By Susan Carroll
More than a year after a fire obliterated the Lake Orion Pet Centre on Jan. 28, 2017, the site remains a remnant of its former self.
The corner of Anderson and Flint streets is a constant reminder of the loss, as the wreckage remained untouched until June 14.
The fire took six hours for fire crews to completely extinguish, with firefighters from Orion Township’s four fire stations and the Lake Orion Police Department responding to the emergency.
“I’m sure this town will come together and embrace one of our small business owners,” said Lake Orion Police Chief Jerry Narsh at the time. “I know we’ll come together and help them get back into business.”
The police department even set up a GoFundMe account to help the Pet Centre owners and the tenants who lived upstairs in the building and lost their homes and possessions.
But the building stood untouched until the summer when demolition of the Pet Centre commenced on June 14, with the cleanup completed within a few days – just in time for the Lake Orion Lions Club Jubilee on June 17.
However, since then, the corner of Flint and Anderson streets has become an eyesore and a potential hazard for the community.
And people are still asking what will become of the unsightly foundation and hole in the ground that remains and is surrounded by a rickety flexible orange fence that strains to stay erect during the elements – not capable of barring intruders from trespassing.
It is the owners’ responsibility to make sure that the property is secure. And to make the property secure, a fence needed to be installed around the perimeter of the property.
“We were trying to work with them to see if they wanted the Downtown Development Authority (DDA) to install it and charge it back to them. We had to work with them because they are used to being business owners and not dealing with property issues ” said Mario Ortega, village planning and zoning coordinator.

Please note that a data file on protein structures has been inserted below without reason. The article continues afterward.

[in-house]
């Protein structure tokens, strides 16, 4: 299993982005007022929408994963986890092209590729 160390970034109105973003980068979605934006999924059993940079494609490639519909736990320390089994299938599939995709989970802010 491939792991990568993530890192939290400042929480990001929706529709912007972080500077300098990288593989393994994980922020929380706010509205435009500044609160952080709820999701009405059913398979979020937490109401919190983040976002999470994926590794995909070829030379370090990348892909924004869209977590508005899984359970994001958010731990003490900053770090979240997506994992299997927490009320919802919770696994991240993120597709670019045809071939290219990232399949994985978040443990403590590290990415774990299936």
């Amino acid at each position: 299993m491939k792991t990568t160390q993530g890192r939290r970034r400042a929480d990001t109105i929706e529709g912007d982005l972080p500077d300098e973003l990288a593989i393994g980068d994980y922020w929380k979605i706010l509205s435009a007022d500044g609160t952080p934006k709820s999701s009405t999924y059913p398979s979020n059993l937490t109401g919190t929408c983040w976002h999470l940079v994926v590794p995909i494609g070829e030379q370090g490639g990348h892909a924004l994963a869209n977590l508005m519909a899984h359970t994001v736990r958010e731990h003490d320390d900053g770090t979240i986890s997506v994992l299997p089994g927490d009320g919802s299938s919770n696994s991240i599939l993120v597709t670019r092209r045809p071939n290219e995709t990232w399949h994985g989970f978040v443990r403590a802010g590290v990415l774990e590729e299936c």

The owners ended up putting up the fence themselves and not going through the village.
To date, the property remains dormant, void of any activity in the lively Village of Lake Orion.
So, what is taking so long?
“The property owners were having difficulty reaching a settlement with the insurance company but this has now been settled and building momentum is about to increase,” said Ortega.
The lack of forward movement on the Pet Center property was discussed at the Nov. 2017 DDA meeting. To date, there has not been significant progress between the village, the DDA and the property owners on when construction will start – if at all.
Owner Sharon Scharr opened the business 51 years ago in 1965 with her mother, Betty McNeil. The Lake Orion Veterinarian Hospital was in the front of the building at that time. Scharr, along with her daughter Jane Hyatt, became the owners of the property when McNeil passed away.
The Lake Orion Review reached out multiple times to the property owners, who declined to comment.
A post on the Lake Orion Pet Centre’s Facebook page, posted after the fire, reads: “We would like to thank everyone for their thoughts and prayers during this difficult time. All animals are safe and have been transported to Lake Orion Veterinarian Clinic on M24. If you have any questions, please contact us via Facebook.”